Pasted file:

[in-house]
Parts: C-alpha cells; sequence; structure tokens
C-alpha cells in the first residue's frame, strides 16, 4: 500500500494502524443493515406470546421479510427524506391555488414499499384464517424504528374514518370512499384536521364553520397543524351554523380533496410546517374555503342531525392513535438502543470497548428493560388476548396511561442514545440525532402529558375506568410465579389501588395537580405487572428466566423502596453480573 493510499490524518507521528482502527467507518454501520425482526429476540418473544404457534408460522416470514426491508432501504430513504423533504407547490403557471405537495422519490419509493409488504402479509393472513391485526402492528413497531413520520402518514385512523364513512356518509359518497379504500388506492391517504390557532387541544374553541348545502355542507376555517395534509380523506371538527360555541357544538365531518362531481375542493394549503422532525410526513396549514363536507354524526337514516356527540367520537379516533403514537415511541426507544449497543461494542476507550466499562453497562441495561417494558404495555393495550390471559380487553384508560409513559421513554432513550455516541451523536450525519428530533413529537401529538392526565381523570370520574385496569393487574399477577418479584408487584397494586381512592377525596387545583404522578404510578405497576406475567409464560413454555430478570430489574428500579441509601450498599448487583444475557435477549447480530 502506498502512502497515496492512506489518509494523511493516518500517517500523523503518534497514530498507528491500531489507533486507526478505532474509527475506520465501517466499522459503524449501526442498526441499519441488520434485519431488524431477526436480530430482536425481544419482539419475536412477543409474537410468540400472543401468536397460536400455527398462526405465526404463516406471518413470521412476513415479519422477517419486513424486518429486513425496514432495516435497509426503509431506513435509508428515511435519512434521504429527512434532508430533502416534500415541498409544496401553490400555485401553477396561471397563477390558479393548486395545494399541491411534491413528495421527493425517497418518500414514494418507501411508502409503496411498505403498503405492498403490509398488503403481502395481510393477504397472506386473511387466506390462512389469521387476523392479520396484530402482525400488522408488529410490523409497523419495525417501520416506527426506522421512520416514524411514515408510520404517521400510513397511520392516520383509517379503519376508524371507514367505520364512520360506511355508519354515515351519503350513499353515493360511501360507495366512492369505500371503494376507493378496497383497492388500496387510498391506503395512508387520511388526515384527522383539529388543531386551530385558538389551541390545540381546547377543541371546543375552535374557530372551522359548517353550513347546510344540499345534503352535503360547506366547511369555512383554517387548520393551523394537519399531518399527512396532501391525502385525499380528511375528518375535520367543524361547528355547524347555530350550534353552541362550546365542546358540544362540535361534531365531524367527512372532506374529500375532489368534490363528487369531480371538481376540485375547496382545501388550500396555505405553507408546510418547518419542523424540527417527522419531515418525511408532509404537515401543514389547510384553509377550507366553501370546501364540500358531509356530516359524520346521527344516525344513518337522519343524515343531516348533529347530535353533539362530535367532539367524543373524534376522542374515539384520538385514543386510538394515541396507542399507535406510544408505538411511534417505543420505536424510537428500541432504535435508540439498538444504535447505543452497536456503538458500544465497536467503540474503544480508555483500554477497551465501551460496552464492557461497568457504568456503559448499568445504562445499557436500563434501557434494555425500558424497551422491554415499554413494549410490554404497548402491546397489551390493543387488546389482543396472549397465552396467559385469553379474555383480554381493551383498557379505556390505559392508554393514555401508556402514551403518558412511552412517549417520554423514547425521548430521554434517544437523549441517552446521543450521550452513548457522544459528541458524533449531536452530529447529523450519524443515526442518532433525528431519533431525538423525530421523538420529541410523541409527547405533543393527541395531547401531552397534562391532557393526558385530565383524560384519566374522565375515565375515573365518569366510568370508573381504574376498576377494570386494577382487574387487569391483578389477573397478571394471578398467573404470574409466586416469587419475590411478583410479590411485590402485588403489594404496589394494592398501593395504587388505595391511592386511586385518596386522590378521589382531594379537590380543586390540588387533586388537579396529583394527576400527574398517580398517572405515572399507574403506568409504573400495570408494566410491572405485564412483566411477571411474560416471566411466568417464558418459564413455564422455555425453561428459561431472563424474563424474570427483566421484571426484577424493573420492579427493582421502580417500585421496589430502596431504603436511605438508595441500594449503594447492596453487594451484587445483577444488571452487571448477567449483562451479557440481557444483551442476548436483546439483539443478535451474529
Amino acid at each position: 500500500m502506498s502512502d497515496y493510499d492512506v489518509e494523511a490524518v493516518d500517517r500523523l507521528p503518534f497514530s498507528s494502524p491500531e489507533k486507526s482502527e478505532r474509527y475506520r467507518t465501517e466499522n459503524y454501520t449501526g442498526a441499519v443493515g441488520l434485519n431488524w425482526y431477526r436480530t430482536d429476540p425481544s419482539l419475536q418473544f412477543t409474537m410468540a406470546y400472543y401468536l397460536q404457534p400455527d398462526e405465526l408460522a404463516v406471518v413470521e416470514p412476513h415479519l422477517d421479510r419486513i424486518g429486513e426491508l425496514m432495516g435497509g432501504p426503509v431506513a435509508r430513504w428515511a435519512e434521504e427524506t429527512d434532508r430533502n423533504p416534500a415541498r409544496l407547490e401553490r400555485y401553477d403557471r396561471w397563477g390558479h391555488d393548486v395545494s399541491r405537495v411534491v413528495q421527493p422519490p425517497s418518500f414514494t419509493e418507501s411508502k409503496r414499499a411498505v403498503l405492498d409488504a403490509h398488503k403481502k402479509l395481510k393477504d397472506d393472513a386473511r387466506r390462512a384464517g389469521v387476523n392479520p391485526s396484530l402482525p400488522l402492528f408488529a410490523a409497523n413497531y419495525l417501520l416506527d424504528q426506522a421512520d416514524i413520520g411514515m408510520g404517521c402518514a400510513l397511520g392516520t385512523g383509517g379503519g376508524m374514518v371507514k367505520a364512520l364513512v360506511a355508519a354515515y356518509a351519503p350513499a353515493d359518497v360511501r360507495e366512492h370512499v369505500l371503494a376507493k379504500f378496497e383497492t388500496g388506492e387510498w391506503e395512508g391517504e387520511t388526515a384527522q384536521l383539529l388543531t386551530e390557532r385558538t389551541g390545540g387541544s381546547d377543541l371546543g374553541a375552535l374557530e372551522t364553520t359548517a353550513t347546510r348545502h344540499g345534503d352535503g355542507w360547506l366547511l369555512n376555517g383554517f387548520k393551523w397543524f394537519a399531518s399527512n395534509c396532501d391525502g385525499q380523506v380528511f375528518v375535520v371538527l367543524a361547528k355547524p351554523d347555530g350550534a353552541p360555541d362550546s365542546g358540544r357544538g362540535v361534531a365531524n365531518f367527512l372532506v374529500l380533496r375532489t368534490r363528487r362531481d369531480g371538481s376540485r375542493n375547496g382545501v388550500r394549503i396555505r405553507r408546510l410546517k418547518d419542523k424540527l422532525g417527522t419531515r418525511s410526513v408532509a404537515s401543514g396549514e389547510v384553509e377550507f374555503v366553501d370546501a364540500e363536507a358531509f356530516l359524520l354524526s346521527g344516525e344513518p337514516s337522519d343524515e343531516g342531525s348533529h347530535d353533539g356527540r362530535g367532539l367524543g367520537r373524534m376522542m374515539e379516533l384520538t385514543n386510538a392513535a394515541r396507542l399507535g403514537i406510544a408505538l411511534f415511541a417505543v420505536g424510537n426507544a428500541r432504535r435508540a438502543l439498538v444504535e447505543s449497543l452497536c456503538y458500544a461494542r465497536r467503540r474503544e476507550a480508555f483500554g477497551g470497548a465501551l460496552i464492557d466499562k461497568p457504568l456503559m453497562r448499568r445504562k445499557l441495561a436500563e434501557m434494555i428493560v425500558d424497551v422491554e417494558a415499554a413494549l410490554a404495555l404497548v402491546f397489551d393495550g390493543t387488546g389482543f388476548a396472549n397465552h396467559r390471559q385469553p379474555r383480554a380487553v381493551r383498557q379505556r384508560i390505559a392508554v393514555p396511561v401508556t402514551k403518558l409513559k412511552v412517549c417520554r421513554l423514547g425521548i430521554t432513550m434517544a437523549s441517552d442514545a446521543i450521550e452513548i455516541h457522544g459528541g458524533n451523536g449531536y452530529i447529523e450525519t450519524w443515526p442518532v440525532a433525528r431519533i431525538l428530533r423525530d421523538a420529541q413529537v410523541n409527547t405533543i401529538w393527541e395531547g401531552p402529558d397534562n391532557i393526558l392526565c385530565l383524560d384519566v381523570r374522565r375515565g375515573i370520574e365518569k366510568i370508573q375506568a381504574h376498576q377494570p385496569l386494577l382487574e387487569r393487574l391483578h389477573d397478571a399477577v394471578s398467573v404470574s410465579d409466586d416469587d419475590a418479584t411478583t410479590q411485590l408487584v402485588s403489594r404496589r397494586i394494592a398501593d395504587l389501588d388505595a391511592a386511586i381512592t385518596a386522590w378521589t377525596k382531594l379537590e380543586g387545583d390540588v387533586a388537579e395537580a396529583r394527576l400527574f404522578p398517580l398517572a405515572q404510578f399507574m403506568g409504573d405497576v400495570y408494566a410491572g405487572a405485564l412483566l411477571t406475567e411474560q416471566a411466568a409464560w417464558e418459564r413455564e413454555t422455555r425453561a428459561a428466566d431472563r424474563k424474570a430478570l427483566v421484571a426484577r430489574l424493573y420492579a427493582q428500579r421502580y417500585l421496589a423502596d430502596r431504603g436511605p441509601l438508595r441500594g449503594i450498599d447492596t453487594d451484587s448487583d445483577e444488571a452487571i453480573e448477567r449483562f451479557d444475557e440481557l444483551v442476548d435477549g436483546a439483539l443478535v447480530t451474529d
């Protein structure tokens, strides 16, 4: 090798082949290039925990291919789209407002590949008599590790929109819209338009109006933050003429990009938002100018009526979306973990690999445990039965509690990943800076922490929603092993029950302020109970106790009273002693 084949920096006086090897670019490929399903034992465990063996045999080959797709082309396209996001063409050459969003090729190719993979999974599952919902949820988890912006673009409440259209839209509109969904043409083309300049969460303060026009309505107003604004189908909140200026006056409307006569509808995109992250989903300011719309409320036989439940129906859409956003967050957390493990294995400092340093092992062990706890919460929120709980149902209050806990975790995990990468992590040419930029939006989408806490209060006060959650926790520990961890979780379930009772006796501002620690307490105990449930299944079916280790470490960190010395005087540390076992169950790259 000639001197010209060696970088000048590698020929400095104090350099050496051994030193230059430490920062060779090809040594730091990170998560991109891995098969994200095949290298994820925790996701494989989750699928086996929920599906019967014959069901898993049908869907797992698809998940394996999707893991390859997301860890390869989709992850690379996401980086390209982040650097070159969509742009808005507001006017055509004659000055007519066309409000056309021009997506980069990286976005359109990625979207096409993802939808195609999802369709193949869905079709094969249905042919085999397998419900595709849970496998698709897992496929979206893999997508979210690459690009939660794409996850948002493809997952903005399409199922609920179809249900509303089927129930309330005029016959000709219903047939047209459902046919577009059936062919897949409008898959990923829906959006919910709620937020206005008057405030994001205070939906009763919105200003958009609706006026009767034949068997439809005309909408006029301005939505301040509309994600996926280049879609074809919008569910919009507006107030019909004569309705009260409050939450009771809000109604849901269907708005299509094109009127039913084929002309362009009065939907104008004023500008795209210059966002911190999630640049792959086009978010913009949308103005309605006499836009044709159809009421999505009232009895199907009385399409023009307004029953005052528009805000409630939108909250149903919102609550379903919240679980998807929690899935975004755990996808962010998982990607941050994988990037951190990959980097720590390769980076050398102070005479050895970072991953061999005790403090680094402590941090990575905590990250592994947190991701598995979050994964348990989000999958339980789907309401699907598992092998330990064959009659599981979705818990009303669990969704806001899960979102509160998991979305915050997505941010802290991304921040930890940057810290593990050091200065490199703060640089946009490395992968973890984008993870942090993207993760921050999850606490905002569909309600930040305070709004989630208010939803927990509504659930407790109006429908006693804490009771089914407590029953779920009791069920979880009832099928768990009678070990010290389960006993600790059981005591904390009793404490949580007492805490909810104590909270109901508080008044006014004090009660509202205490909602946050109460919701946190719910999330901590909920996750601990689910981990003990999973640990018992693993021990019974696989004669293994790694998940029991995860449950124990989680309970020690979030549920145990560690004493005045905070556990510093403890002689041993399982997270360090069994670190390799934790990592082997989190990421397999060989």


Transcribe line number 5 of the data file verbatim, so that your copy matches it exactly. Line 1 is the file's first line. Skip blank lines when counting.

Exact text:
């Protein structure tokens, strides 16, 4: 090798082949290039925990291919789209407002590949008599590790929109819209338009109006933050003429990009938002100018009526979306973990690999445990039965509690990943800076922490929603092993029950302020109970106790009273002693 084949920096006086090897670019490929399903034992465990063996045999080959797709082309396209996001063409050459969003090729190719993979999974599952919902949820988890912006673009409440259209839209509109969904043409083309300049969460303060026009309505107003604004189908909140200026006056409307006569509808995109992250989903300011719309409320036989439940129906859409956003967050957390493990294995400092340093092992062990706890919460929120709980149902209050806990975790995990990468992590040419930029939006989408806490209060006060959650926790520990961890979780379930009772006796501002620690307490105990449930299944079916280790470490960190010395005087540390076992169950790259 000639001197010209060696970088000048590698020929400095104090350099050496051994030193230059430490920062060779090809040594730091990170998560991109891995098969994200095949290298994820925790996701494989989750699928086996929920599906019967014959069901898993049908869907797992698809998940394996999707893991390859997301860890390869989709992850690379996401980086390209982040650097070159969509742009808005507001006017055509004659000055007519066309409000056309021009997506980069990286976005359109990625979207096409993802939808195609999802369709193949869905079709094969249905042919085999397998419900595709849970496998698709897992496929979206893999997508979210690459690009939660794409996850948002493809997952903005399409199922609920179809249900509303089927129930309330005029016959000709219903047939047209459902046919577009059936062919897949409008898959990923829906959006919910709620937020206005008057405030994001205070939906009763919105200003958009609706006026009767034949068997439809005309909408006029301005939505301040509309994600996926280049879609074809919008569910919009507006107030019909004569309705009260409050939450009771809000109604849901269907708005299509094109009127039913084929002309362009009065939907104008004023500008795209210059966002911190999630640049792959086009978010913009949308103005309605006499836009044709159809009421999505009232009895199907009385399409023009307004029953005052528009805000409630939108909250149903919102609550379903919240679980998807929690899935975004755990996808962010998982990607941050994988990037951190990959980097720590390769980076050398102070005479050895970072991953061999005790403090680094402590941090990575905590990250592994947190991701598995979050994964348990989000999958339980789907309401699907598992092998330990064959009659599981979705818990009303669990969704806001899960979102509160998991979305915050997505941010802290991304921040930890940057810290593990050091200065490199703060640089946009490395992968973890984008993870942090993207993760921050999850606490905002569909309600930040305070709004989630208010939803927990509504659930407790109006429908006693804490009771089914407590029953779920009791069920979880009832099928768990009678070990010290389960006993600790059981005591904390009793404490949580007492805490909810104590909270109901508080008044006014004090009660509202205490909602946050109460919701946190719910999330901590909920996750601990689910981990003990999973640990018992693993021990019974696989004669293994790694998940029991995860449950124990989680309970020690979030549920145990560690004493005045905070556990510093403890002689041993399982997270360090069994670190390799934790990592082997989190990421397999060989």